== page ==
How Do You Become a Cheese Taste Tester?

June 01, 2017

If you want to be a professional epicurious evaluator of cheese, you best learn the right lingo.

Those in the biz call themselves “cheese graders,” meaning someone who evaluates and, you guessed it, grades different cheeses based on a host of characteristics, including body, shape, color, texture, smell and flavor.

Becoming a cheese grader is similar to becoming a cheesemaker in that many people who have grown up in the cheese business learn how to grade cheese as they go. Cheese graders often have mentors who help them learn the craft and develop their palate so they can effectively evaluate and grade cheese, according to Dean Sommer, cheese grader and cheese and food technologist for the Center for Dairy Research at the University of Wisconsin-Madison.

“My very first week on the job we were tasting a bunch of cheese, and I remember tasting it and thinking ‘I don’t know what these guys are talking about,’” Sommer said.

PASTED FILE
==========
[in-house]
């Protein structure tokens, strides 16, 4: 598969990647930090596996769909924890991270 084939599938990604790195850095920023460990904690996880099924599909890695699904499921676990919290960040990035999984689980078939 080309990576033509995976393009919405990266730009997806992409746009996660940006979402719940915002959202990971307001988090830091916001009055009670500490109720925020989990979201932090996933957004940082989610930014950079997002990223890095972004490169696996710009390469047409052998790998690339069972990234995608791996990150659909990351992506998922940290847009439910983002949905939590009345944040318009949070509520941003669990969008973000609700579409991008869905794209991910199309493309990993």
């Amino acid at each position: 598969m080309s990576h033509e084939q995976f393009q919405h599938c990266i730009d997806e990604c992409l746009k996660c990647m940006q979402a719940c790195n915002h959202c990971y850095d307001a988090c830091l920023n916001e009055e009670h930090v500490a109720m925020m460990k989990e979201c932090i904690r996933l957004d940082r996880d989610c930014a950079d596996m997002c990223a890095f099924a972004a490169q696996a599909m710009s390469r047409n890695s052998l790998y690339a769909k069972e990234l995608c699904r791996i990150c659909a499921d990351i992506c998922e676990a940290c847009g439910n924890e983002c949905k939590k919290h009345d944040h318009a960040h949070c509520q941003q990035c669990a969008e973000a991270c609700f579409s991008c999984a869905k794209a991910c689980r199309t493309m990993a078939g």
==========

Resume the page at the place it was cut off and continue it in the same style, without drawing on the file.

Sommer now clearly knows his stuff, and Food & Wine featured him in a new story. 

By developing their palates, cheese graders can define a cheese’s profile – for example, whether it’s mild or sharp. But it’s a bit more complex than that. Cheese graders need to be licensed, which involves being familiar with more than 100 specific cheese definitions and characteristics, as well as remembering desirable and undesirable flavors, finishes, textures and appearances for different types of cheeses.

It took five years before Sommer took the licensing exam, and he’s still working on his palate today.

“It’s kind of like a building block process: brick on brick on brick and you build a foundation and just keep adding to it and pretty quick your structure gets stronger and bigger. And that’s how cheese grading goes too.”

Today, Sommer helps others learn how to grade cheese, and he’s found while personal preferences may differ, the key is making sure that everyone can taste the same things.

While there was certainly some cramming when it came to memorizing terminology and other details for the licensing exam, Sommer said when it comes to grading cheese, it’s pretty straightforward.

“You either get it or you don’t,” he said.

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